1031:  Ever wonder what the “PEZ” in PEZ candy stands for? Well, wonder no more- “PEZ” derives from the German word for peppermint, “pfefferminz.”  PEZ started out as a peppermint breath mint company in Vienna, Austria in 1927, originally sold in tins, and later, starting in the late 1940s, in the now iconic PEZ dispensers. These dispensers were originally in the form of a cigarette lighters, which the company states was to market their bricks as “anti-smoking” mints.

1032: Lloyd Christmas’ chipped tooth on Dumb and Dumber was not the result of some prosthetic, but rather that Jim Carrey genuinely has a chipped tooth. As to how he chipped it, Carrey stated in a 1995 interview this happened when, “Clark La Prairie jumped on my head in grade school detention.” He had long had it capped, but decided to have the cap removed for the movie to give the character a bit of a goofy grin.

1033: Ever wonder who the Cliff from Cliff’s Notes was?  Cliff Keith Hillegass dropped out of a Master’s program studying physics and geology at the University of Nebraska in 1939, got married, and took a job working for the Nebraska Book Company. 19 years later and still working for the same company, Cliff struck a a deal with book store owner and maker of the famed Cole’s Notes, Jack Cole, to launch CliffsNotes in the United States. The first run published in 1958 comprised 16 of Cole’s Notes’ Shakespeare study guides, all funded via a $4,000 loan (about $35,000 today).  The study guides were a hit, selling a reported 58,000 copies in the early going allowing Cliff to expand his enterprise from there.  41 years later at the age of 81 and having sold a reported 50 million guides, Cliff retired from CliffsNotes, selling the company to IDG Books for $14 million (about $21 million today).  He died about two years later in 2001 after suffering a stroke.

1034: Mr. T’s path to stardom largely began because of his reputation as a bouncer, which landed him very lucrative offers as a body guard, protecting everyone from prostitutes to politicians and even the likes of Muhammad Ali and Michael Jackson.  By 1980, this all led to him appearing on NBC’s “America’s Toughest Bouncer” where he was spotted by Sylvester Stallone, with Stallone intending to use him in a minor role in Rocky III.  However, this role was quickly expanded, with Mr. T being given the main part of Clubber Lang, launching his acting career.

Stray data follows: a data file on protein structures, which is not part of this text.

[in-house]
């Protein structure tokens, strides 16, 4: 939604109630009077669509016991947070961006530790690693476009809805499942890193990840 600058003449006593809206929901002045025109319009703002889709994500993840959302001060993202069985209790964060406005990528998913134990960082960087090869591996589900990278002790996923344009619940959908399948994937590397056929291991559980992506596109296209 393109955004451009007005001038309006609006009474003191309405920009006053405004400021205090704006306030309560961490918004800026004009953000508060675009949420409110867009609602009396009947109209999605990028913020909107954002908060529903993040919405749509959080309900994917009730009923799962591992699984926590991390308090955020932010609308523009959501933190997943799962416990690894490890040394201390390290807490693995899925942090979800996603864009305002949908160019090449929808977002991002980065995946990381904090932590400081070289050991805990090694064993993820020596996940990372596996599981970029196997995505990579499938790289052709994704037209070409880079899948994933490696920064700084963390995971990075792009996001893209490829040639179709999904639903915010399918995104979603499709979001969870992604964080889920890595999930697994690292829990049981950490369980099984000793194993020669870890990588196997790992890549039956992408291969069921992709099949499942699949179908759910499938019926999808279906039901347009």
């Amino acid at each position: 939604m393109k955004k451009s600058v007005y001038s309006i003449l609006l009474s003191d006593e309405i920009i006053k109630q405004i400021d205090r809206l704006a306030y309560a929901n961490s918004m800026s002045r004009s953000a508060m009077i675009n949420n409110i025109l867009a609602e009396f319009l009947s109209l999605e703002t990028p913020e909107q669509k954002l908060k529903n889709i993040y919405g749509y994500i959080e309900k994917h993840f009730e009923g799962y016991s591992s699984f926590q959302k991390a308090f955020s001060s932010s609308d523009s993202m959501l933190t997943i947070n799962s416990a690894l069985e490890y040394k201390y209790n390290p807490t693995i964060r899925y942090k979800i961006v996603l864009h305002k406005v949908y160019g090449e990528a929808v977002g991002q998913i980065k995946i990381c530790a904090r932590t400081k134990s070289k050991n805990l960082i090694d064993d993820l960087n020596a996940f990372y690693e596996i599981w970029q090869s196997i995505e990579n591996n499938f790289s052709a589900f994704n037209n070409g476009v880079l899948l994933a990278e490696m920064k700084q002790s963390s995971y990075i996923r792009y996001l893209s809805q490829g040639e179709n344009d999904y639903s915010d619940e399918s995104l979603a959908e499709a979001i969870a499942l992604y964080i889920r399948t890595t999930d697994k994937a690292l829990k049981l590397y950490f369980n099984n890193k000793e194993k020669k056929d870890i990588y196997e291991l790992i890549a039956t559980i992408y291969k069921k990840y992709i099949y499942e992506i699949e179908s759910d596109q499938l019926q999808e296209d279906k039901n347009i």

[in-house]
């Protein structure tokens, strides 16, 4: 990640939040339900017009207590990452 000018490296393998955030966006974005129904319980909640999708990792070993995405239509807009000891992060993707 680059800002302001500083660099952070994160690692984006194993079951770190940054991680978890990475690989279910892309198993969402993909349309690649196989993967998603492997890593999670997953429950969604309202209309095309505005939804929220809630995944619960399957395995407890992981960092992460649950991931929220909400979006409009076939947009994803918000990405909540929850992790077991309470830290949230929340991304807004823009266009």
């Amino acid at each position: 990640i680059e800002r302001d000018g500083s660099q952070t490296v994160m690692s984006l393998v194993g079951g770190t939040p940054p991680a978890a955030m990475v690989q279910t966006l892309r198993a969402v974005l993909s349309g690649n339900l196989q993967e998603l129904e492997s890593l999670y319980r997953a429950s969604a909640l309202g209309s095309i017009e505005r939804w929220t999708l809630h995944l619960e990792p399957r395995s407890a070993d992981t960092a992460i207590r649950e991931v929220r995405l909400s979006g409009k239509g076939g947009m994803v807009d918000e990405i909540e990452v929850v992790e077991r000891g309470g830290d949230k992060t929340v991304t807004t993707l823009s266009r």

1035: The first person to use the “temporary insanity” defense in the United States, onetime U.S. Senator, Union General, and Congressman Daniel Sickles, did so after murdering district attorney Phillip Barton Key II, son of the author of the Star Spangled Banner, Francis Scott Key.  Despite that Sickles cheated on his wife, Teresa Bagioli, countless times (including bringing famed prostitute Fanny White, instead of his wife, with him on one diplomatic trip in which he even introduced White to Queen Victoria), he didn’t take kindly to his wife mimicking his behavior. So when he found out his wife was having an affair with Key, he forced her to write a detailed confession and took her wedding ring from her.  The next day when Key attempted to set up another liaison with Mrs. Sickles by signaling her when walking by her house, Mr. Sickles grabbed three guns and promptly murdered Key in front of about a dozen witnesses. The public (at least during the trial) was largely on Daniel Sickles’ side and he was ultimately acquitted on the novel grounds of “temporary” insanity.  (The public would soon largely turn against him, however, not because of the hypocrisy demonstrated in his own rampant infidelity, but rather because he forgave his wife and didn’t divorce her.)

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  • Anyone else find it odd that Muhammad Ali required a bodyguard? (And I don’t mean in his later years, but in the years prior to 1980. Would’a thunk that Ali could have taken care of himself.. 🙂

    • It isn’t odd at all. Sure, Ali could have whipped all comers, but I’m sure his managers insisted that he have a bodyguard. Too much money was at stake.

      A broken bone in his hand from a bare-knuckled punch fending off an attack could have cost him and his team millions of dollars. After all, their jobs were on the line, too.

    • I could clean my own kitchen, but why do it if I can easily afford to hire someone else for the dirty work?

    • He mad his money with his hands, why give it away for free?

      You would have to assume that Ali would get challenged by at least a person or more a day in jest.

  • Yes any crazy person looking to get there name out there would do anything. Especially a war veteran. Remember Ali was against the war and was a draft dodger at the time.

  • Specially if the attacker had a concealed knife or some other kind of weapon.